Reflecting on 2023, it's crucial to remember the year's significant bank failures, a disaster averted by government intervention. This action protected the banking system by insuring deposits well above the FDIC limit. The relatively inexpensive bailout, funded by future bank earnings and higher insurance fees, was a necessary measure to prevent a grimmer scenario. It is unclear why it was necessary to bail out billion-dollar uninsured deposits that would have experienced some losses to stop a bank run spreading when these investors could have taken some losses and FDIC could have increased support for other banks that didn't collapse to prevent more bank runs and minimize the hit to the FDIC insurance fund. This government support also raises questions about risk-taking in the financial sector. The recent inflation and interest rate hikes may signal limits to future government intervention. We hope the emerging real estate and crypto bubbles can dissipate without requiring significant government action or the rebound train might not come in on time again.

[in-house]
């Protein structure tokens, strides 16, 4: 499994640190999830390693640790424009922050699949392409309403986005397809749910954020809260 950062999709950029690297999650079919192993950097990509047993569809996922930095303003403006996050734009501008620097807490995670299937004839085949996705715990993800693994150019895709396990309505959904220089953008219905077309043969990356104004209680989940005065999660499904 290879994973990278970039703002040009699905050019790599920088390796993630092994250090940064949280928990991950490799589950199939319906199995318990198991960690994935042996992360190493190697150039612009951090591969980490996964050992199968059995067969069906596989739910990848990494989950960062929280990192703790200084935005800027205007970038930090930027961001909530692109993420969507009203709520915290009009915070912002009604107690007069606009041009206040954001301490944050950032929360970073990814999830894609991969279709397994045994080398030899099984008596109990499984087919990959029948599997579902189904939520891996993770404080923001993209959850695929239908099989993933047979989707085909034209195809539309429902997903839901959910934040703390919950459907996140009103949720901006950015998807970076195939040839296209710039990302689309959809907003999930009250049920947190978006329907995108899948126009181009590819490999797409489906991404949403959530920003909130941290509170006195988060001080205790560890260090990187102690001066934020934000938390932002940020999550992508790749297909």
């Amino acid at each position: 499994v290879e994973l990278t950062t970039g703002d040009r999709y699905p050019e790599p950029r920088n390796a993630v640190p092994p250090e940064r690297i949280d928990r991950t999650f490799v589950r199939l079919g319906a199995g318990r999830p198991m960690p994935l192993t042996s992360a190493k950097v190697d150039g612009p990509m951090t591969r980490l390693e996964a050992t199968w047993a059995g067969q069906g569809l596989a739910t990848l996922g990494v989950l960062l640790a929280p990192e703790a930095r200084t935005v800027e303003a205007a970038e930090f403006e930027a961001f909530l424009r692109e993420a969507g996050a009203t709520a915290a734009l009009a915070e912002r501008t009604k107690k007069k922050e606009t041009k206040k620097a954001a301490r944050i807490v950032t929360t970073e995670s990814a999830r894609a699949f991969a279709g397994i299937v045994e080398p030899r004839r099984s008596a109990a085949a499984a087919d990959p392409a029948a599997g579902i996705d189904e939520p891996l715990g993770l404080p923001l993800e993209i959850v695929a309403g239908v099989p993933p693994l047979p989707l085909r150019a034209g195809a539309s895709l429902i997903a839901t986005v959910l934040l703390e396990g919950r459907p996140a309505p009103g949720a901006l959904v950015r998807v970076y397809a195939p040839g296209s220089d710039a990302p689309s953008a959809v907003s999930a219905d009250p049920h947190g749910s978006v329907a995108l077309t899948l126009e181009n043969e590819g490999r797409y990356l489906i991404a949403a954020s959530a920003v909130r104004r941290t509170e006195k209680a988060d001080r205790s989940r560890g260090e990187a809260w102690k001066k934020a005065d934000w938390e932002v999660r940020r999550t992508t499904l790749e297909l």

Stock Funds 1mo %
UltraShort Bloom. Crude Oil (SCO) 7.02%
Franklin FTSE South Korea (FLKR) 6.68%
Franklin FTSE Brazil (FLBR) 6.46%
Vangaurd All-World Small-Cap (VSS) 6.02%
[Benchmark] Vanguard Tax-Managed Intl Adm (VTMGX) 5.70%
Vanguard FTSE Developed Mkts. (VEA) 5.56%
Vanguard Communications ETF (VOX) 5.47%
Homestead Value Fund (HOVLX) 5.39%
Vanguard FTSE Europe (VGK) 5.39%
Vanguard Value Index (VTV) 5.07%